Under normal circumstances, TFEB overexpression results in an increase in the number of lysosomes and a higher increment of lysosomal enzymes, thus enhancing the lysosomal catabolic activity4,22. Consistently, TFEB overexpression significantly enhanced lysotracker signals and expressions of TFEB target genes involved in lysosomal biogenesis and autophagy in HEK293 cells (Supplementary Fig. 6a–c). Next, we compared the endogenous CLEAR activity in mESCs and HEK293 cells by transfecting respective cells with the 4X-CLEAR luciferase reporter construct (having four copies of the CLEAR element in tandem). Compared to HEK293 cells, mESCs had much lower levels of CLEAR activity despite their relatively high nuclear TFEB expression (Fig. 4c). Interestingly, overexpression of active TFEB (TFEB-AA) in mESCs did not enhance the expression of genes involved in autophagy and lysosomal biogenesis, and some were actually downregulated (MCOLN1, CLCN7, WIPI1, and ATG9b) (Fig. 4d). In agreement with this finding, overexpression TFEB-AA in mESCs also did not show any enhancement of lysotracker staining (Fig. 4e). Intriguingly, we also found that TFEB KO partially upregulated autophagy–lysosomal-related TFEB target genes, which is contrary to the observation in other cell types (Fig. 4f). We wondered whether this increase of autophagy and lysosomal group of genes in TFEB KO mESCs was also due to the increased levels of TFE3 (as seen in Fig. 1a, e, f). As expected, TFE3 overexpression increased lysosomal genes expression in mESCs (Supplementary Fig. 7a). Endogenous TFE3 binding in lysosomal promoters in mESC was also validated by ChIP-qPCR (Supplementary Fig. 7b). In addition, we observed increased expression of genes involved in autophagy/lysosomal biogenesis in TFEB KO cells, and this induction was abrogated in TFEB/3 DKO cells (Supplementary Fig. 7c). In consistent, we also observed a significant reduction of lysosomal activity as shown by lysotracker staining in TFEB/3 DKO cells (Supplementary Fig. 7d). Autophagy flux was also increased in TFEB KO cells as shown by the accumulation of LC3-2 and this increase was abolished in TFEB/3 DKO cells (Supplementary Fig. 7e). Overall, our data suggest that the increased autophagy/lysosomal functions in TFEB KO mESC are mediated by TFE3.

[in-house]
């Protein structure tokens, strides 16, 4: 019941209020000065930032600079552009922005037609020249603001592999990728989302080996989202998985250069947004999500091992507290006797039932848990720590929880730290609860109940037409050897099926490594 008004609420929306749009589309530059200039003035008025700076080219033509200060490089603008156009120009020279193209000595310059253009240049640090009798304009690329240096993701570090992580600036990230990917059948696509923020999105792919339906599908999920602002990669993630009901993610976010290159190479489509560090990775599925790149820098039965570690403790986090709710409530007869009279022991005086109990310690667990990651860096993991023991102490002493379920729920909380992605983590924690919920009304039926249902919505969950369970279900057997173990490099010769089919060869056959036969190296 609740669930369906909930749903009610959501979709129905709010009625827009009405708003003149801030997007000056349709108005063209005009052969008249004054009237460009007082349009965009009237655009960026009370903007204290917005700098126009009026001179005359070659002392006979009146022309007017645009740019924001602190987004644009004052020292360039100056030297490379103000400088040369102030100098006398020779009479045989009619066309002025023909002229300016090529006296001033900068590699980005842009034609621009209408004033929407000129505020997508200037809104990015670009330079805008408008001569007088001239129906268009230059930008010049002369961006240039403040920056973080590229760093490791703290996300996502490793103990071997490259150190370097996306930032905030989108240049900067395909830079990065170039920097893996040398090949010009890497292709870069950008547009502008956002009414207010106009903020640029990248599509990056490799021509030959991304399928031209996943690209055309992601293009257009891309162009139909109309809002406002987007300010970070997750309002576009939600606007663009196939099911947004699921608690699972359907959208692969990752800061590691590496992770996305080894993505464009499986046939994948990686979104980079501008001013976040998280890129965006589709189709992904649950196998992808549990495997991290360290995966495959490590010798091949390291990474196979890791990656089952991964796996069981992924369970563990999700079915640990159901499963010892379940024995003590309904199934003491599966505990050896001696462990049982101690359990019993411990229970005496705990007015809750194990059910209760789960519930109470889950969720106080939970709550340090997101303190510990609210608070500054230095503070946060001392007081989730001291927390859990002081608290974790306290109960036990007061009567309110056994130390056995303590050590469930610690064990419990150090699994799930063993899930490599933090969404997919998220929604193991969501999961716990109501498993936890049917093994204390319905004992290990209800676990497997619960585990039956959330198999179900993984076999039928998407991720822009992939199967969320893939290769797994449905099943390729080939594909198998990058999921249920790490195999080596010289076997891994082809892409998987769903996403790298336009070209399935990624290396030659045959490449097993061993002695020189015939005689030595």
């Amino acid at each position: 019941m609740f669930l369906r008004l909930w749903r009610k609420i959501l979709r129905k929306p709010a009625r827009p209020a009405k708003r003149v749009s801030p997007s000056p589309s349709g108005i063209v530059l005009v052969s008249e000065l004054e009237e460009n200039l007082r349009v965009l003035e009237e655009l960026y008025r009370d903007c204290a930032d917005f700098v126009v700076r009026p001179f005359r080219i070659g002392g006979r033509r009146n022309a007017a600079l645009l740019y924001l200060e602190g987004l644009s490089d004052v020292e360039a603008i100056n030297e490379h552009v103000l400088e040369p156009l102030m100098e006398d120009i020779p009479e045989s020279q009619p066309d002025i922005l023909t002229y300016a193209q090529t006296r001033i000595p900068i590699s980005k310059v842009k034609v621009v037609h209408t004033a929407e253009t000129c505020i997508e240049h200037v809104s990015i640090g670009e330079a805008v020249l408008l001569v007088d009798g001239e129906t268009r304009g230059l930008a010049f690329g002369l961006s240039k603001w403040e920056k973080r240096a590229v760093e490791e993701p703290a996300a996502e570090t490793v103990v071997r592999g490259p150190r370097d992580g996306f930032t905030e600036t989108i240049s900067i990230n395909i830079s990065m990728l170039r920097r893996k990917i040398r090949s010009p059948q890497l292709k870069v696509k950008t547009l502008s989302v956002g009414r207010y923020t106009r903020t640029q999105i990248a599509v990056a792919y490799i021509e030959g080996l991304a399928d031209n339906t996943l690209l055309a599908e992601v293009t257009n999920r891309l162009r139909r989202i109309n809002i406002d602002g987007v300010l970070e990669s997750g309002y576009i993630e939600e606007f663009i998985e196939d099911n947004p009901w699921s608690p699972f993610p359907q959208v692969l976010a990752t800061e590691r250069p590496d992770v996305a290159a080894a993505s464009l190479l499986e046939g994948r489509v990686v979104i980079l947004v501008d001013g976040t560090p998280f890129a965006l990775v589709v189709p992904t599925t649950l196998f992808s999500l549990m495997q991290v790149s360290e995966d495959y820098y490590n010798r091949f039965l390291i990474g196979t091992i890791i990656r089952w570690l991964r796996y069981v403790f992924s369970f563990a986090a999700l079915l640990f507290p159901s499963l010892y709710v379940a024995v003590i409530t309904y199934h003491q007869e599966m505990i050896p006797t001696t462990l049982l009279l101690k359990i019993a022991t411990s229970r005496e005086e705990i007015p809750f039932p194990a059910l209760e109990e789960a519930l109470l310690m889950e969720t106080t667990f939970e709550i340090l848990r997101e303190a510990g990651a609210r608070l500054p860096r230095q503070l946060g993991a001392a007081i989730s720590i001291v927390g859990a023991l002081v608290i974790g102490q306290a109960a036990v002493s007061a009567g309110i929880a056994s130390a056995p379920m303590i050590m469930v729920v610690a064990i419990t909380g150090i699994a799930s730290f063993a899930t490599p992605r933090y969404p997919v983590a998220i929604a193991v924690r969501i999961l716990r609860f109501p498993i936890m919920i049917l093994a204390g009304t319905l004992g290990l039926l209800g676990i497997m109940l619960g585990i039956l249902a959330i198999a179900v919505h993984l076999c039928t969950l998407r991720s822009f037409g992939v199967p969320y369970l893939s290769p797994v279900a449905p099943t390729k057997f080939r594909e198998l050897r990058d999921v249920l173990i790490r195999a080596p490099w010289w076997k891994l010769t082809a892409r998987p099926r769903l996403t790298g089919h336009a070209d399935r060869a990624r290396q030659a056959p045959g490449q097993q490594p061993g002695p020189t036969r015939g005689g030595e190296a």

To further validate our hypothesis of context-dependent TFEB-autophagy lysosomal target genes, we performed an LC3 flux assay using Bafilomycin A1 in WT and TFEB KO mESCs. We checked LC3 levels in both undifferentiated mESC (WT vs. TFEB KO) and differentiated cells D9 (WT vs. TFEB KO) upon Bafilomycin treatment. We found that LC3-2 levels were slightly increased in Bafilomycin treated-TFEB KO compared to WT mESC. We postulated that this upregulation may be due to the increased of TFE3 levels in TFEB KO cells (Supplementary Fig. 7f). However, LC3-2 levels were significantly reduced in Bafilomycin treated-D9 TFEB KO cells, suggesting that TFEB regulates the expression of genes involved in autophagy–lysosomal biogenesis in D9 differentiated mESC but not in undifferentiated mESCs (Supplementary Fig. 7f). In addition, our ChIP-qPCR assay showed that TFEB had less affinity to its own lysosomal target gene promoters in undifferentiated mESCs compared to Day 9 differentiated mESCs (Fig. 4g, h). Taken together, our compelling evidence suggests that TFEB may have less autophagy/lysosomal biogenesis functions in undifferentiated mESCs.
TFEB is a downstream target of Sox2, Oct4, and Nanog